Several charities declined to comment on how much they expected to receive and whether they had, in fact, received all or part of that amount.
According to an audit of 2011, partner Thanks USA, the charity was told that it would receive a total of $276,826 and received a check for $155,688 in early 2012. Also according to the audit, later that year CharityWorks informed Thanks USA, which awards scholarships to military families, that it would receive $50,000 less than expected (with no explanation why) and sent a second check for $70,000.
“The initial communication did not consider our office expense allocation,” said Gansler. Murias said the commitment was only $225,688.
Live It, Learn It, a small educational nonprofit, was the other 2011 partner. “Literally every single person I have spoken with has raved about Saturday’s Dream Ball,” wrote founder Matthew Wheelock in a letter to Gansler. “Over the course of the evening, many Live It, Learn It allies and guests echoed the thought that dominated my consciousness: Wow — could this really be for us?”
Wheelock declined to comment for this article.
The USO, a 2012 partner that CharityWorks said received $225,000, did not return repeated calls for comment. Teach for America, which was a partner in 2014 and lists CharityWorks as donor of $100,000-$999,999, would not comment.
The last two charity partners, in 2015, Best Buddies and the Yellow Ribbon Fund, received $80,000 and $87,000 this summer. That was far less, based on receipts from previous fundraising campaigns, than they would have netted through their own local fundraising efforts, which were largely suspended last year.
CharityWorks says it has given $1,685,376 over the past five years, and another $235,000 in “directed” donations — checks written directly to the charities by individual donors at the request of CharityWorks.
All the money raised for the annual charity partners is collected during the calendar year of the partnership, said Murias, and the pledges are distributed over the next two years. Some of the money, he said, has been withheld when the charity “can’t absorb” the total amount effectively or is not using it as intended.
He conceded that several of the charities may not have had a “complete understanding” of the timing of payouts, the exact amount they would receive or that part of the pledges included directed donations.
“I think there’s been poor communication with these charities,” he said. “All the partners we have will be taken care of.”
Ask any question about CharityWorks and all roads lead back to Leah Gansler.
Gansler, explained a close friend carefully, is a complicated woman. On the one hand, she’s unbelievably generous, the first to show up in a crisis or at a celebration. On the other, she’s stubborn and can be controlling.
Her idea for CharityWorks was both simple and ingenious. She created two networks: a group of volunteers to put on the events — who paid dues to become members — and local business leaders to raise money and select the charity beneficiaries. And she did not take no for an answer.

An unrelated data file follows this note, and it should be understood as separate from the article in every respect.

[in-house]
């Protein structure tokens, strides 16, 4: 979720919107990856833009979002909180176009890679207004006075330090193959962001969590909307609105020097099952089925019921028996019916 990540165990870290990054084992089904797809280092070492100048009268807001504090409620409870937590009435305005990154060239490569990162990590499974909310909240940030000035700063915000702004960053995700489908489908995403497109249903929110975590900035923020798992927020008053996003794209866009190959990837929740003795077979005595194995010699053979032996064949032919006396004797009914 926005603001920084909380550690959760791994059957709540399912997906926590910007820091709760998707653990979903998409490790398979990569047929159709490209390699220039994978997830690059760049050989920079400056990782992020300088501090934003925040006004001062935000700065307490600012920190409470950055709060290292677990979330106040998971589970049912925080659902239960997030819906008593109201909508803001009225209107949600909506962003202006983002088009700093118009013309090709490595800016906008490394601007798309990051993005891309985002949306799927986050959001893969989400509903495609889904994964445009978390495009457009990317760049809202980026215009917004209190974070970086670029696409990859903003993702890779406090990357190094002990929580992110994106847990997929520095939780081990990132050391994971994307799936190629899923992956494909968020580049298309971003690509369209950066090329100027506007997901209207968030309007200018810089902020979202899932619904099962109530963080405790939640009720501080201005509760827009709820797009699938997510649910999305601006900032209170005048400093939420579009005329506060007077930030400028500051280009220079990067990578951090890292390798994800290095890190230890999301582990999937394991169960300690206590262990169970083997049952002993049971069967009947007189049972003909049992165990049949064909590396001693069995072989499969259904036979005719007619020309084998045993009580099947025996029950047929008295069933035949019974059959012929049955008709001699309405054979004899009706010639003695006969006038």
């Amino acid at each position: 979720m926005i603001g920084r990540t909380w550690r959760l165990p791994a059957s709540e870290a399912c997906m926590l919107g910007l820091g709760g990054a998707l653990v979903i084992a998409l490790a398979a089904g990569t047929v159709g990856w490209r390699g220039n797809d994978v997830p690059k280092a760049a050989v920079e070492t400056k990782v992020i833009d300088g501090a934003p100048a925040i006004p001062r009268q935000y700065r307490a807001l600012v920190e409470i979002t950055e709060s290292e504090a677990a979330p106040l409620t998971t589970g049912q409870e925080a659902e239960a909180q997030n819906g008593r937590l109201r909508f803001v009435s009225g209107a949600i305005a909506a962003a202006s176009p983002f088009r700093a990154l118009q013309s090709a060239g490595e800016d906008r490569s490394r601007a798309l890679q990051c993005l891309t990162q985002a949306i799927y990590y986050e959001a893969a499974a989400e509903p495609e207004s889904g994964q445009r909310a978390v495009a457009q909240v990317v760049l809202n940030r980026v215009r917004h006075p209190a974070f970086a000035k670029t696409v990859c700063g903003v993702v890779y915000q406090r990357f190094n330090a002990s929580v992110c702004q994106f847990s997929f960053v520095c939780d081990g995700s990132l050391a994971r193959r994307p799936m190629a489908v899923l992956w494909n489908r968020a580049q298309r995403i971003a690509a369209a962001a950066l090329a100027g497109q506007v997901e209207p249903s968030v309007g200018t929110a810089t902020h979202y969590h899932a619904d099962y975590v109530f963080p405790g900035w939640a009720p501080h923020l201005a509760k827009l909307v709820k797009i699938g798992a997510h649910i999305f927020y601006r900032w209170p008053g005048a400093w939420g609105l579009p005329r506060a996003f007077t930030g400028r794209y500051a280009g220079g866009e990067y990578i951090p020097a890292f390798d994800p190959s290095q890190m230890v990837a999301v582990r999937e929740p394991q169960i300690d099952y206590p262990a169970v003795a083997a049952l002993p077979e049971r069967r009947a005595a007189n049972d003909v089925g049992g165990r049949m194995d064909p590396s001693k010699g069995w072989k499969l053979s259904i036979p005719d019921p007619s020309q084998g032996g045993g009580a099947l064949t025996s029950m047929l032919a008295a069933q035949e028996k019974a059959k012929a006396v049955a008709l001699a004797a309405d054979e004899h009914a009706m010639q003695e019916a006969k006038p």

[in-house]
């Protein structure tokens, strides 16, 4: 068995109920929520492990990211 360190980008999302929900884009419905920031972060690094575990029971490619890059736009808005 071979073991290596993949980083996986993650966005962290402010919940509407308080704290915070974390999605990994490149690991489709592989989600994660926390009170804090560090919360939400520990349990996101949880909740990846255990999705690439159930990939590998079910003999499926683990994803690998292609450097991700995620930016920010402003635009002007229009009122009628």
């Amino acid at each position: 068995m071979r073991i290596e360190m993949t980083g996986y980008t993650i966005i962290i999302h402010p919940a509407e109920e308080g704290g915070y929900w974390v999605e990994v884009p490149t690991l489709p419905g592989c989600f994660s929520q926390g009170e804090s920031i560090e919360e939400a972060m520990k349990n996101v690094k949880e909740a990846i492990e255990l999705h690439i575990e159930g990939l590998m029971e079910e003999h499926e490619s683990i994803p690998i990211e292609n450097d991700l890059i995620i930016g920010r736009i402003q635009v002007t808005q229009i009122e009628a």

“She’s the most determined person I ever met,” said one executive who worked with her closely.
Most of her friends were wives of successful businessmen, defense contractors and corporate leaders. Gansler’s husband, Jacques, served as undersecretary of defense during the Clinton administration and went on to a successful teaching and consulting career. Her stepson, Doug Gansler, was the state’s attorney for Montgomery County and later attorney general of Maryland.
“Leah could talk the talk,” explained one longtime volunteer. “She knew how to rally the wealthy people in Washington.”
And she insisted on the best. Susan Gage, one of the city’s top caterers, did all her events. Hargrove, the company that builds presidential inauguration sets, designed the lighting and decor for the Dream Ball. The wine tasting featured 10 of the most famous wines in the world accompanied by dinner prepared by celebrity chefs at the private homes of multimillionaire supporters.
In 2007, Gansler was named “Washingtonian of the Year” for working 15 hours a day despite some serious health issues: “I don’t get tired when I know I’m doing something to help someone,” she told the magazine.
In 2009, Rep. James P. Moran (D-Va.) entered a lengthy tribute into the Congressional Record: “I rise to recognize and salute Ms. Leah Gansler, a very special person in the Washington metropolitan region. . . . We are graced by her commitments and accomplishments which have helped so many.”
Gansler, now 67, has said that she never took a salary from CharityWorks because helping the less fortunate was a labor of love. According to several people who worked with her over the years, she also loved the parties and the social status that came from rubbing elbows with the biggest names in Washington.
She acknowledges that she made all the major decisions for CharityWorks and controlled all the finances. There’s no record of how much the organization raised or gave away because of its complicated and private — and perfectly legal — financial structure.
“I authorized expenditures related to our events and I led the fundraising efforts for our events as well,” said Gansler, who declined to be interviewed for this story but answered a few questions via email. All the money raised went into a tax-exempt fund; Gansler said she was the only person with direct access to how much was spent and how much was disbursed to charity.